This is Part 2 of a 2-part article that talks about Design Thinking. The first part, Design Thinking Foundation, can be found here.

In the previous part of our series, I had covered the first five foundation steps on the design thinking process for a hypothetical game design. These steps were about setting up a foundation for your design process, and the following five steps are about how to implement the said process.

  1. Understanding Design Elements and Principles
  2. More Ideation and Image Development
  3. Game Stylization and Design Language
  4. Prototyping and Development
  5. Testing and Iterations

Step 1: Understanding Design Elements and Principles (UI/UX Solution)

We left off the last article with a drawn wireframe. Now, we need to develop what to do next.

The sketched out hi/low-fidelity wireframe derived from the userflow or sitemap requires design elements and styles. Here, you research the graphics styles you want to use, review the moodboards and research design principles, and begin with your ideation.

When researching, you will find many design principles that can be studied and implemented in your game/app design project. All of these principles will help in the construction of a better UI/UX of the project.

Step 2: More Ideation and Image Development

Ideation and Image Development is another important part of the overall design thinking process, where all the wireframe sketches, user flow, mood boards, and design principles are applied to ideate the design style and develop graphic elements.

The image development and ideation process are essential for effective asset creation and placements. All of your moodboard images should be studied and analyzed to develop an appropriate style for your project. You should also document or sketch out everything collected from your research.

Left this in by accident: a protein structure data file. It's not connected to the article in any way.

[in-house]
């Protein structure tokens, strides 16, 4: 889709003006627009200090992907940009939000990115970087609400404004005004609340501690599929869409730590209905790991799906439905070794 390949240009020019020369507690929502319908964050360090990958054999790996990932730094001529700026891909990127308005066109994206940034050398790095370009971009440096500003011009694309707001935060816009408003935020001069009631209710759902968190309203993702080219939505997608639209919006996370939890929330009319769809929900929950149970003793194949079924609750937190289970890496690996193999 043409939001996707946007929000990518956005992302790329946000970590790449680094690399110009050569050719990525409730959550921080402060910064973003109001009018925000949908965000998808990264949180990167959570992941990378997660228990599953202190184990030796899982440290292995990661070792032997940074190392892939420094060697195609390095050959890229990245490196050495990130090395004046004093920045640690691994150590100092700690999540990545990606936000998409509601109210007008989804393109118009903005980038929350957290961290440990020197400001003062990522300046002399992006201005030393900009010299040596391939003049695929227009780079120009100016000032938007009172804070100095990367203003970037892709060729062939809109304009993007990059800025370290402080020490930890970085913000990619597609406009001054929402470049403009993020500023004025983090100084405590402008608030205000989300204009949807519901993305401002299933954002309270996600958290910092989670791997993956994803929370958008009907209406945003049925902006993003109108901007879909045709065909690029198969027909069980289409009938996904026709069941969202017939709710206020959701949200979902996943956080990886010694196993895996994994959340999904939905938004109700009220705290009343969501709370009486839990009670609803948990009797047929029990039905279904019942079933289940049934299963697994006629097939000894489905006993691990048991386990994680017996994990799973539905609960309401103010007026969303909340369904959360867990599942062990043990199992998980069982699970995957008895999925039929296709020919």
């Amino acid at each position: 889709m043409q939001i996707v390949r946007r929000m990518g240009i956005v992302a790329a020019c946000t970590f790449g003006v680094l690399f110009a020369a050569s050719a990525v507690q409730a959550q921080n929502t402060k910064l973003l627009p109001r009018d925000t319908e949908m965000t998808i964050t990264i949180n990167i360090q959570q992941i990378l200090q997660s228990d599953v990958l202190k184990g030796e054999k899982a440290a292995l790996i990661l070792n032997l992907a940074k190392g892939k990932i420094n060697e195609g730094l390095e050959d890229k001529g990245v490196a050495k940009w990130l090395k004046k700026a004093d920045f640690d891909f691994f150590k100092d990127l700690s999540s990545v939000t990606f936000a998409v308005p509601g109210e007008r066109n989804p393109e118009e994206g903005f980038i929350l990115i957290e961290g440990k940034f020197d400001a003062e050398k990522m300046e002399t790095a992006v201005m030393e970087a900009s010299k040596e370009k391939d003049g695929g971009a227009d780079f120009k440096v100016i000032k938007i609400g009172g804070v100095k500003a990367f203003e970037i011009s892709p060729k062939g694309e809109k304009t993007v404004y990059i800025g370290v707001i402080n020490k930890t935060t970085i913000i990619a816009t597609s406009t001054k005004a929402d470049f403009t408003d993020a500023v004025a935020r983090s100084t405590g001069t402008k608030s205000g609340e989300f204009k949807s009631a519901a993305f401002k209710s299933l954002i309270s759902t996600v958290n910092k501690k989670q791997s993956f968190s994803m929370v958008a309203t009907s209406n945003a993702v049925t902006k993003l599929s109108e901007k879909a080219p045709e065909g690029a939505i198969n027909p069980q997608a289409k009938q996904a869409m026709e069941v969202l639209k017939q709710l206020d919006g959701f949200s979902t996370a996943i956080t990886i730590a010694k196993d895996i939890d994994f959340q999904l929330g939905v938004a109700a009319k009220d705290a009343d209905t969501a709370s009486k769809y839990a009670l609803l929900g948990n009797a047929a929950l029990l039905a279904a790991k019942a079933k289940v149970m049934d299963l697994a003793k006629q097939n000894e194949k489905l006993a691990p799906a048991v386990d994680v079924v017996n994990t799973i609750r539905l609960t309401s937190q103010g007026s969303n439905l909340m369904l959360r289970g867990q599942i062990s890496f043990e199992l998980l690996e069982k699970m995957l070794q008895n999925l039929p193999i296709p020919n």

Next, various design software can help visualize the ideation sketches, like Procreate, Adobe Photoshop, Adobe Illustrator, etc. The ideation process is required in every design process before finalizing the style and nature of the project.

Step 3: Game Stylization and Design Language

After you have completed the ideation and image development process, the next step is to generate the game stylization and design language. This step can be understood as the theming process for the project. Here, you will lay the guideline to build assets and themes for the project.

Design Language means the consistent use of similar graphics elements, colours or volume, and typefaces to ensure overall consistency. All the ideations and workflow carried out in this process will help you create the project mockup, which is essential for the next step.

Step 4: Prototyping and Development

You should now begin to create mockups and a prototype of your game by referring to the wireframes and game stylization, and design language.

In this step, all the mockups created are consulted with the developer team, and a prototype is built. The mockup should be derived from all the previous research, ideations, sketches, stylizations, and development.

Software like Sketch, Adobe XD, Figma, which you probably used for wireframing, can also be used to create mockups and prototypes. The use of design software like Illustrator and Photoshop is discouraged when making prototypes, as they have several limitations that slow down the pace of your work.

Your prototype may go through multiple iterations before reaching a workable stage. Multiple iterations might require multiple ideations and image development.

The mockup serves as a guideline to the developer for building the working prototype for testing. It also helps designers efficiently gather the assets used in the mockup, verify them with the industry standards and sizes, and submit them to the developers.

Step 5: Testing and Iteration

The final step is to conduct multiple testing and iterations with the target audience before finishing the design. I have listed a few key things to consider during this process.

  • Take feedback from testers and developers on UI/UX.
  • Ask them to explain the flaws and embellishments in the design.
  • See how a user navigates across the application.
  • Check if the users adapt to the design principles used.

The best fit is determined after testing the UI/UX of the design, how the users interact with it, and how they navigate to their objective in the game.

Finally, after testing out multiple batches of iterations, you can choose the one that best fits the user experience.

And so concludes the second part of this two-part series. I hope this article about Design Thinking was helpful for you :)